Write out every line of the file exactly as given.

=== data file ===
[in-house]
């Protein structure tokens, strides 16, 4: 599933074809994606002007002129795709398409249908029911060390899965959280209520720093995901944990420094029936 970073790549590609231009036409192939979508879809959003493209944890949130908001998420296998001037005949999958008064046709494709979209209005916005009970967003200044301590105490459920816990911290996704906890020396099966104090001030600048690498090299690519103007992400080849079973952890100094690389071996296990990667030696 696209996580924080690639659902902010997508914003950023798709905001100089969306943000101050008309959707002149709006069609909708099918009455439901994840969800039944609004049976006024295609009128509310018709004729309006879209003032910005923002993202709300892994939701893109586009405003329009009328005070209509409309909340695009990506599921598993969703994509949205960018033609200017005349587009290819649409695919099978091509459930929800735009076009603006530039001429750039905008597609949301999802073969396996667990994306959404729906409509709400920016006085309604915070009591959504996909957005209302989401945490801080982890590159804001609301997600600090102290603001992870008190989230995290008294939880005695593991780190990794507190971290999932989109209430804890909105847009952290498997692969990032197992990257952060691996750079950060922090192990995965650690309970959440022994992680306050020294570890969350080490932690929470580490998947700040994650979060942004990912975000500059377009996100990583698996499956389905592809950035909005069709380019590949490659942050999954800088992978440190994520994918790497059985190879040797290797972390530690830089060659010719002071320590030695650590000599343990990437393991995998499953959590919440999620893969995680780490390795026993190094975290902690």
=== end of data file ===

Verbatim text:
[in-house]
């Protein structure tokens, strides 16, 4: 599933074809994606002007002129795709398409249908029911060390899965959280209520720093995901944990420094029936 970073790549590609231009036409192939979508879809959003493209944890949130908001998420296998001037005949999958008064046709494709979209209005916005009970967003200044301590105490459920816990911290996704906890020396099966104090001030600048690498090299690519103007992400080849079973952890100094690389071996296990990667030696 696209996580924080690639659902902010997508914003950023798709905001100089969306943000101050008309959707002149709006069609909708099918009455439901994840969800039944609004049976006024295609009128509310018709004729309006879209003032910005923002993202709300892994939701893109586009405003329009009328005070209509409309909340695009990506599921598993969703994509949205960018033609200017005349587009290819649409695919099978091509459930929800735009076009603006530039001429750039905008597609949301999802073969396996667990994306959404729906409509709400920016006085309604915070009591959504996909957005209302989401945490801080982890590159804001609301997600600090102290603001992870008190989230995290008294939880005695593991780190990794507190971290999932989109209430804890909105847009952290498997692969990032197992990257952060691996750079950060922090192990995965650690309970959440022994992680306050020294570890969350080490932690929470580490998947700040994650979060942004990912975000500059377009996100990583698996499956389905592809950035909005069709380019590949490659942050999954800088992978440190994520994918790497059985190879040797290797972390530690830089060659010719002071320590030695650590000599343990990437393991995998499953959590919440999620893969995680780490390795026993190094975290902690």